Whilst at the landing paddock the other day, I couldn’t help but notice that some pilots fail to land gently, instead they just “arrive” at the ground. In fact this is not just a localised occurrence, you will see it happen now and again all around the world. Have a look at the Brazil video.

Many people notice this, in and outside of our sport. There seems to be a misconception that hang gliders are hard to land. This assumption is far from the truth, hang gliders have never been easier to land! All you are required as a pilot on some of these aircraft is to let the controls go and take a few steps if you are close enough to the ground to land! Name one other form of aircraft that requires that of the pilot to land.

You have to then ask yourself, are pilots who land poorly doing something wrong or could it be the equipment?

The answer is often, both.

Some models of glider aren’t as easy to land as others because they require “more accurate flare timing” or put to put it another way, have a light pitch feel. Actually, these gliders require the pilot to be more sensitive to feedback from the glider prior to flare. Typical of older high performance gliders.

This sensitivity is optimized when the pilot has a gentle touch on the controls. A gentle touch on the controls prior to landing is promoted by relaxing the grip, this requires confidence that the glider will fly fine without holding on tightly – which is often established by landing practice and success. Catch twenty two? No, not at all; you need to practice with the right glider first, one with a solid trim position – strong pitch stability! That’s why training gliders exist.

The best results from practice can be gained with feedback from an experienced hang gliding instructor/coach, or alternatively using this guide combined with video footage of your landings for self-assessment. A trap with using a video is that when an unsuccessful landing is viewed too often it is easily etched into ones mind only to reappear in the form of action during a similar stressful moment, such as the next landing. Get your camera-person to edit for you.

Why do some pilots land great and make it look easy every time no matter what they are flying?

Assuming basic skills, most pilots can fly the glider, wings level, down to an altitude that’s safe to fall from, there are three basic skills to display before you become a ‘landing legend.’

Skill one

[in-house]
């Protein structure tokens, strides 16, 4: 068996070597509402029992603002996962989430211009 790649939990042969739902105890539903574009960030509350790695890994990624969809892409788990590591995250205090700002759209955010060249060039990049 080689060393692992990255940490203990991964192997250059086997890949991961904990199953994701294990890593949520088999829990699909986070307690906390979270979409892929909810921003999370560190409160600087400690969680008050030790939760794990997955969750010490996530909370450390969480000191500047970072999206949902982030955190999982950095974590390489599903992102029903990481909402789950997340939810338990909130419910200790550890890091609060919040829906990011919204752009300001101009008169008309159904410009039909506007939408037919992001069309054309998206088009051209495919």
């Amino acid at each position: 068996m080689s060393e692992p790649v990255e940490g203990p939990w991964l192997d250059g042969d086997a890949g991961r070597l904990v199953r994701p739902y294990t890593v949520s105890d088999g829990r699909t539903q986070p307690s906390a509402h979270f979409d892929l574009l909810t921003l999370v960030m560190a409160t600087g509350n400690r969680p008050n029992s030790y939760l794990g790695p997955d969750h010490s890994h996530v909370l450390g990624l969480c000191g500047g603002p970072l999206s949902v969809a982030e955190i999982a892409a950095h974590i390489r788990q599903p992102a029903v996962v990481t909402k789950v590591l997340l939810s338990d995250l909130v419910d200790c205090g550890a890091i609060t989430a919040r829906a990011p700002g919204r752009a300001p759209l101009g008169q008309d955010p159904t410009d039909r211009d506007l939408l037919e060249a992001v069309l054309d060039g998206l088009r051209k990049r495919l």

You must be willing and able to reliably slow the hang glider to trim speed, the airspeed that’s 10-15% faster than stall speed.

Trim speed is the speed that the glider flies with no pilot input, which means all of the pilots’ weight hangs from the harness only. This most specifically means no weight or input on the uprights or base bar! A pilot that hauls his weight upright whilst trying to flare will be unable to produce a strong enough pitch-up input because the weight has not been transferred adequately to the rear. This often results in the glider stalling and not flaring. There is a difference. When a stall begins the nose produces less lift, the tips are rear of the CG and begin to produce more lift, the wing tips rise and the noses drops. The pilot gets a few steps and the glider overtakes him/her to nose down in front of the pilot. This pilot assumes his/her arms need to be longer to land this glider, as we just learnt, their assumption is not correct, the pilot has to let all of their weight hang into the harness. This will enable a higher nose-up wing attitude and a real flare to occur, resulting in the wing stalling all the way out to and including the tips.

When landing a poorly trimmed glider it is far harder to establish the correct airspeed prior to flare. Trim variations can occur through sail shrinkage or incorrect adjustment of frame, battens or CG/hang-point. These variations can occur through normal and abnormal wear & tear. Gliders that have soft batten or frame material can easily have the batten or frame shape altered from a simple nose-in or rough placement on a rack and consequently suffer an alteration of the pitch stability and trim speed!

To make sure your glider is trimmed correctly, fly it prone in smooth conditions. If trimmed correctly, the glider should stall when you push slowly out 50 to100mm from the hands off bar position.

If you have an airspeed indicator it is easier to determine 10-15% faster than stall.

So after correct adjustment of trim you should be able to RELAX YOUR GRIP to find trim. If in doubt about any adjustment, ask your instructor, dealer or manufacturer.